Asian Art Museum displays rare velvets from India, Iran and Turkey
SAN FRANCISCO, Feb. 23, 2015—More than just practical clothing and furnishings, silk velvets symbolized sophisticated taste and cultural power in courtly Islamic society, especially during the 16th–18th centuries. Woven Luxuries: Indian, Persian, and Turkish Velvets from the Indictor Collection offers a glimpse of the splendor and diversity of these velvets. On view from March 13 through Nov. 1 in Tateuchi Gallery, this intimate exhibition focuses on a specific type of luxury silk textile.
Delicate and sensuous, requiring high-quality materials and specialized expertise, velvets were made in more limited quantities than other types of fine textiles. Velvets were widely admired and traded in elite circles. Gaining popularity across the world from the 15th century onwards, velvets were the textiles par excellence at the royal courts of Mughal India, Safavid Iran and Ottoman Turkey—the three “superpowers” of the early modern Islamic world. These textiles were popular not only in their local contexts but also in Europe, where they impacted design and fashion. While used for ceremonial attire and robes of honor in diplomatic gift exchange, the principal use of velvet fabric was for furnishings such as carpets, throne covers, cushions, wall hangings and tent panels.
Exhibition highlights include two complete 17th-century velvets from India and Iran, each measuring nearly 6 by 4 feet and preserving not only their design elements but also their vibrant colors. The exhibition also features a fragmentary Mughal carpet border, whose high quality of artistry and materials suggests that it would have been made for a royal patron. On public display for the first time is a large Ottoman textile featuring a motif associated with good luck.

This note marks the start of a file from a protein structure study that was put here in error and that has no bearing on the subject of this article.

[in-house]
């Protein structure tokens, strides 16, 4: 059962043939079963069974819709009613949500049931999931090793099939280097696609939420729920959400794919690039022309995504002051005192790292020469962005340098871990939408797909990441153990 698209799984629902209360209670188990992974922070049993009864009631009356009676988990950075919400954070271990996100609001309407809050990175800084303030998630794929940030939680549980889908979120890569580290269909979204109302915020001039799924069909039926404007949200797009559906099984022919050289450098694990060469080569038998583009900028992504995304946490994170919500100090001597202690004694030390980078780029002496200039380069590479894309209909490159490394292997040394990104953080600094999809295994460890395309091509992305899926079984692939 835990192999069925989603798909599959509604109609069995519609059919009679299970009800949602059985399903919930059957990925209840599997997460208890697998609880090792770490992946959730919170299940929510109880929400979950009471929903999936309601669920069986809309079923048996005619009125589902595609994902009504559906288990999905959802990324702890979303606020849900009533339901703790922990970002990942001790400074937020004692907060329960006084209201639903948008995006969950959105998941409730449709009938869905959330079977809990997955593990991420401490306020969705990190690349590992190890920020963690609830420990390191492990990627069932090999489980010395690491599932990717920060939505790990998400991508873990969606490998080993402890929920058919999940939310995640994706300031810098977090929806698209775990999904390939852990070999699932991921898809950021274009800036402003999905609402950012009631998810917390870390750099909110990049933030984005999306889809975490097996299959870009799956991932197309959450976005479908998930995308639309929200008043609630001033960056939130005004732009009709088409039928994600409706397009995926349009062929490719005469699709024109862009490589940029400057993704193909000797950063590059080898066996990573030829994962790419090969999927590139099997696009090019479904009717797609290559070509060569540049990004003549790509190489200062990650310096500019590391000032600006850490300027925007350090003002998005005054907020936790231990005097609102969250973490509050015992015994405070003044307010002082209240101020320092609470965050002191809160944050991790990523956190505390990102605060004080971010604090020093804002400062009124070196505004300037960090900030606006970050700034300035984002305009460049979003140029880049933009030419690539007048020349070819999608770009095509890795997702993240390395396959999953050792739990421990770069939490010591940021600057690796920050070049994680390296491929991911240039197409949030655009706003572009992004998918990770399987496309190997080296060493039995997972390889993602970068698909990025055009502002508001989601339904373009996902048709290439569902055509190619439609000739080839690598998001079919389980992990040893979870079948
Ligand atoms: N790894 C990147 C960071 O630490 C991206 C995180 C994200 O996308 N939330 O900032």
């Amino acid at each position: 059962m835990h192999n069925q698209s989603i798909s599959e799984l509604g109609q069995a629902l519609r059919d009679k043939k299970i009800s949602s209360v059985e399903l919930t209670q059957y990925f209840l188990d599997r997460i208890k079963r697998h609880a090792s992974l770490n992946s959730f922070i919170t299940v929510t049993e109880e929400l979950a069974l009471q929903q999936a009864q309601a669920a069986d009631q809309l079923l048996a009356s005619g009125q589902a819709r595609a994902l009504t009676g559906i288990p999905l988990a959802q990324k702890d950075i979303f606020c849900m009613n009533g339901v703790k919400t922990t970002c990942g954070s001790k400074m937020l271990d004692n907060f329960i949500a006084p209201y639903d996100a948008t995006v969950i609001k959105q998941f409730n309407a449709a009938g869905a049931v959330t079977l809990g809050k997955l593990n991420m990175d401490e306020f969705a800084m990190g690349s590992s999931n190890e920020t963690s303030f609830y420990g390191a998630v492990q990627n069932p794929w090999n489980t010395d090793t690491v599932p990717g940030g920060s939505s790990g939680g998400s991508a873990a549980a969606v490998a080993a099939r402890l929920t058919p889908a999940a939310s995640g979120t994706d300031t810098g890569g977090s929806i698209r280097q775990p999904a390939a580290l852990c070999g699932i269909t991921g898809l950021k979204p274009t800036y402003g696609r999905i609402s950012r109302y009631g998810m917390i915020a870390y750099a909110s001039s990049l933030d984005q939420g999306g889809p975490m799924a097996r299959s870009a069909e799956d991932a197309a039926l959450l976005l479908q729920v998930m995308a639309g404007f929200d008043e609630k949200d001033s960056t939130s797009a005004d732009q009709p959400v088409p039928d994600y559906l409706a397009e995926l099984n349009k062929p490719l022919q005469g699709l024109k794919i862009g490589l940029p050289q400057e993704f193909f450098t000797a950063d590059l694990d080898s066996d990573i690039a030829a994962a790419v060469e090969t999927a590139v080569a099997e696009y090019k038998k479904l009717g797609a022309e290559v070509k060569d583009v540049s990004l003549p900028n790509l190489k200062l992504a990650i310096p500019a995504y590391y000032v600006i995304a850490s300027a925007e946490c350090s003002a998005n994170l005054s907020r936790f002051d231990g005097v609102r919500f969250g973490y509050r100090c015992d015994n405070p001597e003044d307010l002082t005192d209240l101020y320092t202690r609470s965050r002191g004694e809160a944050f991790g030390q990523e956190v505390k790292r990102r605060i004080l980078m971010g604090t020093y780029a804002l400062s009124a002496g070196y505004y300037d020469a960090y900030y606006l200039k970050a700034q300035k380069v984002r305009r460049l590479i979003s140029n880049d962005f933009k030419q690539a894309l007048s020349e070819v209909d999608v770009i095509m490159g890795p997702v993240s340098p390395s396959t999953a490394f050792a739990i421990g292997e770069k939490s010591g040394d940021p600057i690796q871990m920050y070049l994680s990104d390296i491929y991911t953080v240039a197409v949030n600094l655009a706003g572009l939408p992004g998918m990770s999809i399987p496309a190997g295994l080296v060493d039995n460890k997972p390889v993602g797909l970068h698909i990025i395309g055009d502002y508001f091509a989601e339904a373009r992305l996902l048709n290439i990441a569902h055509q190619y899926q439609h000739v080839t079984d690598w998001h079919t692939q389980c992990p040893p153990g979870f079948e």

The ten velvets in this exhibition (six Mughal, three Safavid, and one Ottoman) offer a window into the world of elite Islamic culture during the 16th–18th centuries. Inherently vulnerable to deterioration like most luxury textiles, well-preserved velvets like these are scarce. Drawn from the private collection of Rina and Norman Indictor in New York, the textiles in this exhibition retain much of their visual impact and remain exceptional examples of design elegance. The Asian Art Museum is grateful to the Indictor family for generously loaning the velvets.
Organized by the Asian Art Museum, Woven Luxuries is curated by Dr. Qamar Adamjee, associate curator of South Asian and Islamic art.
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The Asian Art Museum–Chong-Moon Lee Center for Asian Art and Culture is one of San Francisco’s premier arts institutions and home to a world-renowned collection of more than 18,000 Asian art treasures spanning 6,000 years of history. Through rich art experiences, centered on historic and contemporary artworks, the Asian Art Museum unlocks the past for visitors, bringing it to life while serving as a catalyst for new art, new creativity and new thinking.
Information: 415.581.3500 or www.asianart.org
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